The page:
Battling cancer with chemo and cardio 

Good Dirt

Nothing would keep Tonia Smith from her daily runs — not the chemotherapy drugs that flowed through her body, not the fear of dying.

From January to June of 2014 she ran about 50 miles a week for six months while being treated for pancreatic adenocarcinoma, a vicious disease that kills at a 90 percent clip.

Those miles hurt, but she was determined to remain active during her chemo treatments. She ran slow and walked sometimes. She threw up, she kept moving.

Six months earlier, feeling fit and strong, Smith had finished her first 100-mile ultra run in Vermont. She then ran in a 100K ultra in September. A few weeks later doctors discovered the cancer during an operation to remove a pancreatic cyst. She and husband Steve Smith, who is also a runner, were shocked.

"It was mind-blowing, and I'm thinking I'm the healthiest person I know," Smith says. "I don't have any genetic predisposition, I don't have risk factors. I'm not overweight. I don't smoke, I don't drink alcohol. It was such a mind-blowing experience."

They had caught the cancer at Stage 1, and still the prognosis was terrible. Her chances of living stood at about 14 percent. She shared the difficult news with her daughters, Riley, then 16, and Peyton, who was 10.

Together, the family met each day with a resolve to live it fully. Steve barely left Tonia's side.

"For the month leading up to surgery and every night after for as long as I can remember — we're not touchy feely kind of people — but he held me, every night. He just held me," she says.

"You really find out what people are made of when you go through something like that."

Doctors cleared her to run about four weeks later, but the surgery — half of her pancreas and her spleen had been removed — left her scarred and in pain. She laced up her Brooks running shoes and hit the trail.

"I joke that I'm like the drunk who gets out of rehab and goes straight to the liquor store," Smith says. "When I was released to run, I had to hold my stomach. I was bent over. But I wanted to be in shape for chemo. I set a goal of running a minimum of two days a week and I ran every single day — except for five — for six months."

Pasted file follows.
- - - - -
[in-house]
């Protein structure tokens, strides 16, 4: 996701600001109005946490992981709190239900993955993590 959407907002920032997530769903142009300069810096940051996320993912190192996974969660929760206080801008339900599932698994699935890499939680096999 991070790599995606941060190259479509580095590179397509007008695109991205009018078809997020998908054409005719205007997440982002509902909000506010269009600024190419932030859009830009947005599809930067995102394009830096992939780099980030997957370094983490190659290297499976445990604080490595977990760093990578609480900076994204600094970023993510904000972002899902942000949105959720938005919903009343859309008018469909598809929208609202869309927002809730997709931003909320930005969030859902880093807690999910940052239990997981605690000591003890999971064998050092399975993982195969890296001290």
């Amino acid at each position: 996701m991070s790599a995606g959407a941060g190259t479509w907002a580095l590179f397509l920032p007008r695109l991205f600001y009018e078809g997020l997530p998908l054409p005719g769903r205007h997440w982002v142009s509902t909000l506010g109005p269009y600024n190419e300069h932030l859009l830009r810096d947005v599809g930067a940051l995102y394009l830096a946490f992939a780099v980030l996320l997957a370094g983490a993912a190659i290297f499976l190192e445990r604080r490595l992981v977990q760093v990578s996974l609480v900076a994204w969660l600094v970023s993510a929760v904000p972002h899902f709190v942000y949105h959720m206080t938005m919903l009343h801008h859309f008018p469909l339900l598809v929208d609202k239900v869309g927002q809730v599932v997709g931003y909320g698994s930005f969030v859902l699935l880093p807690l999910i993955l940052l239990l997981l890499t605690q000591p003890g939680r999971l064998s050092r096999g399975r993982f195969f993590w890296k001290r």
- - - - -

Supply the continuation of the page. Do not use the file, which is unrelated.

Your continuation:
The running community responded with old friends and new plodding along beside her while rolling up the miles. Debby Patz Clarke thought Smith was crazy, but soon realized that running played a big part in Smith's recovery. She'd recover on her feet, not on the couch.

"Running was really what kept her feeling normal in a time when so little felt normal," Clarke says.

Smith fought pancreatic cancer — with chemo, of course — but also by clinging to everything she loves.

Today, she says, doctors can find no evidence of disease, though it could come back.

"I try to remind myself, don't forget the things that are most important," she says. "And No. 1 is my family and No. 2 are the people in my sphere. My relationships matter to me more than anything else in the world. If I don't have that then I have nothing. We all know that, but I really know it."

Now she has taken her fight to cancer through Project Purple(run4projectpurple.org), a nonprofit organization that raises awareness and funding to beat the disease. Smith organizes teams of runners who sign up for a race, then collect donations for the cause.

Her team of five raised $25,000 at the 2015 Rock 'n' Roll Denver Marathon. Smith raised $7,000 by herself for her efforts at the Bryce 100 ultra at Bryce Canyon, Utah.

Want to help? Smith is organizing the second Tonia's Run to Beat Pancreatic Cancer, a fun 5K in Monument Valley Park on April 3. Entry fee is $30. For more information and to register, check out run4projectpurple.org/event/run-to-beat-pancreatic-cancer.

"I just feel like we can't raise enough money for research fast enough," she says. "It's so hard seeing so many people die so quickly. This is what drives my involvement and my putting together this 5K. We have to do something, not tomorrow, not next year. We have to do something today."


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